“Even though they couldn’t raise her, I could tell how much they loved her,” said Erin. “It reminded me of the gift that Emma is—here are her parents who love her so much, but because of this addiction [the birth parents struggle with], I have the opportunity to raise her.”

Jason also explained the reasons for his openness to maintaining a relationship with Emma’s birth parents. “Part of the openness came from being certain that Emma would know I was her father, because I was certain who my mother and father are and who my heavenly Father was. I knew Emma and my adopted kids would know I was given to them as their father--Whether they like it or not! That certainty helped me to say 'yes' to their request. I was also moved by their love for Emma. We set very clear boundaries. But after we got to know them and they respected the boundaries, they came to love us as friends as much as they could. At one point the birth father said to us, ‘You guys are more parents to me than my actual parents are.’

When Emma was eighteen months old, Jason and Erin got a call that a little boy, Karter, needed a home and that his birth mother was pregnant with another child as well. “The day we got the call I was on the couch with strep throat,” said Jason. “I asked Erin for a couple of days to think about it. I called a friend, and he told me, ‘Don’t let fear make the decision for you.’ It was really a decision of acceptance,” said Jason. After saying “yes” to Karter and his sister Kylie, who was born three months later, the couple were now parents to five children ages six and under.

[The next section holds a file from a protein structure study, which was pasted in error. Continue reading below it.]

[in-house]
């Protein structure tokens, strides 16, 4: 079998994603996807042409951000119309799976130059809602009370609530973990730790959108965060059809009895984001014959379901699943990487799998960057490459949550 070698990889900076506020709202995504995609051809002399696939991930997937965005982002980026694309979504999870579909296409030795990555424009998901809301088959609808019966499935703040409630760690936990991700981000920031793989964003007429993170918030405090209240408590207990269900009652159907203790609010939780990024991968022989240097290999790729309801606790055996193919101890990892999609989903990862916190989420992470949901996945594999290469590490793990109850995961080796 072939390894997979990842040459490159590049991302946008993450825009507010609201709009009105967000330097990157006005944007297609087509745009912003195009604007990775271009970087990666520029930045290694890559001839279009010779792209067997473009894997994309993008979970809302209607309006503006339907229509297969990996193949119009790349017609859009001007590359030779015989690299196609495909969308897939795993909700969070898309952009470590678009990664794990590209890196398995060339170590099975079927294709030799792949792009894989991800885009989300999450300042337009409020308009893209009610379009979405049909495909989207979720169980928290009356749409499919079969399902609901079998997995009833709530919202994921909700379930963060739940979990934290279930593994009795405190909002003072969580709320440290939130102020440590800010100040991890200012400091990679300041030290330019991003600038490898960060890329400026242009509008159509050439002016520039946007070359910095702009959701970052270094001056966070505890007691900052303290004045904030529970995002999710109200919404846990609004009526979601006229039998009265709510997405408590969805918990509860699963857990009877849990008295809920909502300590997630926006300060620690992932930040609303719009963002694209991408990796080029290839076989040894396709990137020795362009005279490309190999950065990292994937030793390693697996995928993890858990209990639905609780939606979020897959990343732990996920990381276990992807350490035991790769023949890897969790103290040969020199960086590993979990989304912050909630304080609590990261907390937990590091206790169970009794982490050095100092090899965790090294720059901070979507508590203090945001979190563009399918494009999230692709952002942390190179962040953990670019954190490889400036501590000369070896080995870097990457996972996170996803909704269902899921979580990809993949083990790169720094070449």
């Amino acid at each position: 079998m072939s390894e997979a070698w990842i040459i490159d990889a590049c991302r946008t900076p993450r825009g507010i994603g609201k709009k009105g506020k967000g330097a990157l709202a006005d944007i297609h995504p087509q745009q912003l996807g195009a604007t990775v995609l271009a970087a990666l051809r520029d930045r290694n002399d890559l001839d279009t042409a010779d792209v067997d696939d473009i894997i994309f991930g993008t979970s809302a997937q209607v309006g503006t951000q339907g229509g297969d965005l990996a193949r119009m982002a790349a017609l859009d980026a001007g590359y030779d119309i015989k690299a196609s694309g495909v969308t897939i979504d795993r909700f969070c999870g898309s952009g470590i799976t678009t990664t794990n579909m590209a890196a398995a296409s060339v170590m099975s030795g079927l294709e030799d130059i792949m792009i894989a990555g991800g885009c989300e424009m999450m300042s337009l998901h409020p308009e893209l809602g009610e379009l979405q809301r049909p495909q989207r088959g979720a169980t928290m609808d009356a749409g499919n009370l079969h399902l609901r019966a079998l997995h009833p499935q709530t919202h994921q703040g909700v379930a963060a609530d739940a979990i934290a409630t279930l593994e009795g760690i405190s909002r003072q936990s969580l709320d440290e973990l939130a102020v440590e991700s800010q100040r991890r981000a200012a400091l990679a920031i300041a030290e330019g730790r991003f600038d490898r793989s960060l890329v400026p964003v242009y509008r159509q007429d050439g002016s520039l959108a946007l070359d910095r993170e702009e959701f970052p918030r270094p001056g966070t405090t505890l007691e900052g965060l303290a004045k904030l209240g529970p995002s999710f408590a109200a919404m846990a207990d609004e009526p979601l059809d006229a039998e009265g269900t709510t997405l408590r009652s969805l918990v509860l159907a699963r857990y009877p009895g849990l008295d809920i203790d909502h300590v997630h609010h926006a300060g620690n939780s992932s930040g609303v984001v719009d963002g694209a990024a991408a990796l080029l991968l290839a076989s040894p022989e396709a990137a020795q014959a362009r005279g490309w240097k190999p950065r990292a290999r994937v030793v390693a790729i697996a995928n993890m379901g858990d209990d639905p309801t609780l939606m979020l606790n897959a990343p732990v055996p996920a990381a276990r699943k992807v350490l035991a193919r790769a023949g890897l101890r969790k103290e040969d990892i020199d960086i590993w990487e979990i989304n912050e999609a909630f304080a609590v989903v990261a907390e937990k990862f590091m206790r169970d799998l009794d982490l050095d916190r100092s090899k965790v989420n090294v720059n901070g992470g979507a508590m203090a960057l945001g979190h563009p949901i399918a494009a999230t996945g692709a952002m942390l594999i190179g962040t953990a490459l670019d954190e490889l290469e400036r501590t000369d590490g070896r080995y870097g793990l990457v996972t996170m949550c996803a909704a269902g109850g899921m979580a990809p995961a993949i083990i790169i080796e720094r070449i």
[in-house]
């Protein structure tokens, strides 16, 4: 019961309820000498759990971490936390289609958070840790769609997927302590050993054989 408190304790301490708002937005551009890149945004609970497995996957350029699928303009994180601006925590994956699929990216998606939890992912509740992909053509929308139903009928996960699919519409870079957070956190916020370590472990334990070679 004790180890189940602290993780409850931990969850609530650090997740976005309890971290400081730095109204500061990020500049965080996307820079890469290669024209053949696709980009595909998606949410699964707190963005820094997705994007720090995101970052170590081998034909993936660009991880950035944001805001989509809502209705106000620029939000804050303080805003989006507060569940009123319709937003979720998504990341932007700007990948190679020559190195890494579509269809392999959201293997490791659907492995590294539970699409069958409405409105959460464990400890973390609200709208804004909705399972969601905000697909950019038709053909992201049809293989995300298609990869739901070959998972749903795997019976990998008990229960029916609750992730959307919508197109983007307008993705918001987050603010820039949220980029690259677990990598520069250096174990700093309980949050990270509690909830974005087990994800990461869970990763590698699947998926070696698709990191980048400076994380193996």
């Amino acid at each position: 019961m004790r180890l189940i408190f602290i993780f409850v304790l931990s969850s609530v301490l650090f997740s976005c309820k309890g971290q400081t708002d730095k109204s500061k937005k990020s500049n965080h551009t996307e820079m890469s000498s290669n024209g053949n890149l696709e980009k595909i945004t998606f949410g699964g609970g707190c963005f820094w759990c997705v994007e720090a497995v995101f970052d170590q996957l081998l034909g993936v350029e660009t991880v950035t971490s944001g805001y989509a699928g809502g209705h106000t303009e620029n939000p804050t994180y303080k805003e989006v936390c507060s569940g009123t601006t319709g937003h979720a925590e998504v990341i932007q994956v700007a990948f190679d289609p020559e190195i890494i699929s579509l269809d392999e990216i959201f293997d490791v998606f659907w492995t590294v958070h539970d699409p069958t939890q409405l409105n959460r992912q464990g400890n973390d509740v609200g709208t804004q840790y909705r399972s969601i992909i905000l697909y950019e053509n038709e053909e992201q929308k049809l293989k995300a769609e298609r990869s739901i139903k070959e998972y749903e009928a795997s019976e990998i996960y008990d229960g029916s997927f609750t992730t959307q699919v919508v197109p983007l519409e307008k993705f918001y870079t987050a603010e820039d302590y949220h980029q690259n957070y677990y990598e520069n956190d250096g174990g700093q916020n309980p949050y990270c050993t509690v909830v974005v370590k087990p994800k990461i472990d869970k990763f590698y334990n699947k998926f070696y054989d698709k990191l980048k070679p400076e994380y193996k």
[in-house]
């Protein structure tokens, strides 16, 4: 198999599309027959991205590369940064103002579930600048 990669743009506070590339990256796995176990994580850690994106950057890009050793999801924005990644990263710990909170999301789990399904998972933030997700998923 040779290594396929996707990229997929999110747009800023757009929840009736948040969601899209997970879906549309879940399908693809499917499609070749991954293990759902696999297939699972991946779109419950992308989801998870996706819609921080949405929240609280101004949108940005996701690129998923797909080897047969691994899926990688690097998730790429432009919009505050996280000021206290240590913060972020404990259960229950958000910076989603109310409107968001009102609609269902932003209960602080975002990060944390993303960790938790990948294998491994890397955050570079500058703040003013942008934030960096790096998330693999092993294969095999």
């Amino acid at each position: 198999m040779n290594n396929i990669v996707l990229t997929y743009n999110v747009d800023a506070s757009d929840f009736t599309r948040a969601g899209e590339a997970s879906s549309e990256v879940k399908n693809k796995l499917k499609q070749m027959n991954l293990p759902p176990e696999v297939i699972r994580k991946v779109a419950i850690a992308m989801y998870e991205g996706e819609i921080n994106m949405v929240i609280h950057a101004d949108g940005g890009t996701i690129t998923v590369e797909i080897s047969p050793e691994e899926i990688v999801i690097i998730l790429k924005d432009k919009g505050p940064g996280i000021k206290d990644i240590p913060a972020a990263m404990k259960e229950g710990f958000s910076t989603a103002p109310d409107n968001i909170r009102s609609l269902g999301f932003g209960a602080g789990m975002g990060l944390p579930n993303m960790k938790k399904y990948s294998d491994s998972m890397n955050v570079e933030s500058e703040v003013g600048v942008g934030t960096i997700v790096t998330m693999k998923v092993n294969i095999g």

Jason and Erin also have maintained a relationship with members of Karter and Kylie’s birth family. Their birth mother has five children, two of whom live with their birth fathers. The second youngest, Leo, is three and became part of the family last August. Shortly thereafter, the birth mother came to a birthday party at their home, and when she saw Leo there, she began crying out of gratitude to Jason and Erin for keeping her children together.

Now with six children, each with their own backgrounds, needs, and challenges, and none of whom arrived in a way that was expected or planned, both Jason and Erin attribute part of their openness to the education they’ve received in the Movement. “In Communion and Liberation, we talk a lot about how everything is a gift in our life, so it helped us to understand that if this is placed in front of us, then let’s say ‘yes.‘ It also helped us see that we aren’t alone in raising these kids—it would be impossible for us to do this alone,” said Erin.

“CL has given me a place to belong, and I know I belong despite the fact that I don’t feel like I fit in, with all my shortcomings. But I’m embraced here, and what better way to share that than with your children as well as with their birth parents? They belong with our family,” said Jason.

The Movement has helped Erin look at the birth parents of her children and see their true humanity. “Before meeting the Movement, I would have said that they don’t deserve to see their kids [because of addictions, poor decisions, etc.],” she said. “Now I can accept where they are and love them where they are. I don’t think I could have done that before knowing the Movement.”